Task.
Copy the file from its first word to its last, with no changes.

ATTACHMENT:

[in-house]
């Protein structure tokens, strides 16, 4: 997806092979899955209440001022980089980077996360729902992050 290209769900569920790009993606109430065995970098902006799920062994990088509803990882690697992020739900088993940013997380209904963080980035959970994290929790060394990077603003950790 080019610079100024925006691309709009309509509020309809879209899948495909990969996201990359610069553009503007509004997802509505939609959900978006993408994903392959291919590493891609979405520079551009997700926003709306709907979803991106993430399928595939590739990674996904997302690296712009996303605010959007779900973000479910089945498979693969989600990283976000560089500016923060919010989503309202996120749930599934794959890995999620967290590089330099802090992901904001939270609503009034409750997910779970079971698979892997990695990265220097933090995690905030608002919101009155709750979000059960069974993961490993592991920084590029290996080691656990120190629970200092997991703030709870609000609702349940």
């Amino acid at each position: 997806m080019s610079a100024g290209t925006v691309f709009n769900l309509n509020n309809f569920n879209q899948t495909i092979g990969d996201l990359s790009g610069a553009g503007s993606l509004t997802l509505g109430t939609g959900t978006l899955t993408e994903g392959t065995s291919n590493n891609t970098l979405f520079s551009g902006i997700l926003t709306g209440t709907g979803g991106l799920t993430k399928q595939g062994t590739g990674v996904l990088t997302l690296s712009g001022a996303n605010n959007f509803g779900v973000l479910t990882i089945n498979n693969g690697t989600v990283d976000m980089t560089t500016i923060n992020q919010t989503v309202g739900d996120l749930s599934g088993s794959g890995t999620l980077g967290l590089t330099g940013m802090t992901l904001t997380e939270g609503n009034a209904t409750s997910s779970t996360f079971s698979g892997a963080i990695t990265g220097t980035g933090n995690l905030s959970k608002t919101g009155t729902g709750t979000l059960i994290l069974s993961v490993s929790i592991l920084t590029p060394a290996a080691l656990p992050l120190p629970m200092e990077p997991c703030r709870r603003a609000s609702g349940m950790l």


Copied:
[in-house]
């Protein structure tokens, strides 16, 4: 997806092979899955209440001022980089980077996360729902992050 290209769900569920790009993606109430065995970098902006799920062994990088509803990882690697992020739900088993940013997380209904963080980035959970994290929790060394990077603003950790 080019610079100024925006691309709009309509509020309809879209899948495909990969996201990359610069553009503007509004997802509505939609959900978006993408994903392959291919590493891609979405520079551009997700926003709306709907979803991106993430399928595939590739990674996904997302690296712009996303605010959007779900973000479910089945498979693969989600990283976000560089500016923060919010989503309202996120749930599934794959890995999620967290590089330099802090992901904001939270609503009034409750997910779970079971698979892997990695990265220097933090995690905030608002919101009155709750979000059960069974993961490993592991920084590029290996080691656990120190629970200092997991703030709870609000609702349940």
């Amino acid at each position: 997806m080019s610079a100024g290209t925006v691309f709009n769900l309509n509020n309809f569920n879209q899948t495909i092979g990969d996201l990359s790009g610069a553009g503007s993606l509004t997802l509505g109430t939609g959900t978006l899955t993408e994903g392959t065995s291919n590493n891609t970098l979405f520079s551009g902006i997700l926003t709306g209440t709907g979803g991106l799920t993430k399928q595939g062994t590739g990674v996904l990088t997302l690296s712009g001022a996303n605010n959007f509803g779900v973000l479910t990882i089945n498979n693969g690697t989600v990283d976000m980089t560089t500016i923060n992020q919010t989503v309202g739900d996120l749930s599934g088993s794959g890995t999620l980077g967290l590089t330099g940013m802090t992901l904001t997380e939270g609503n009034a209904t409750s997910s779970t996360f079971s698979g892997a963080i990695t990265g220097t980035g933090n995690l905030s959970k608002t919101g009155t729902g709750t979000l059960i994290l069974s993961v490993s929790i592991l920084t590029p060394a290996a080691l656990p992050l120190p629970m200092e990077p997991c703030r709870r603003a609000s609702g349940m950790l």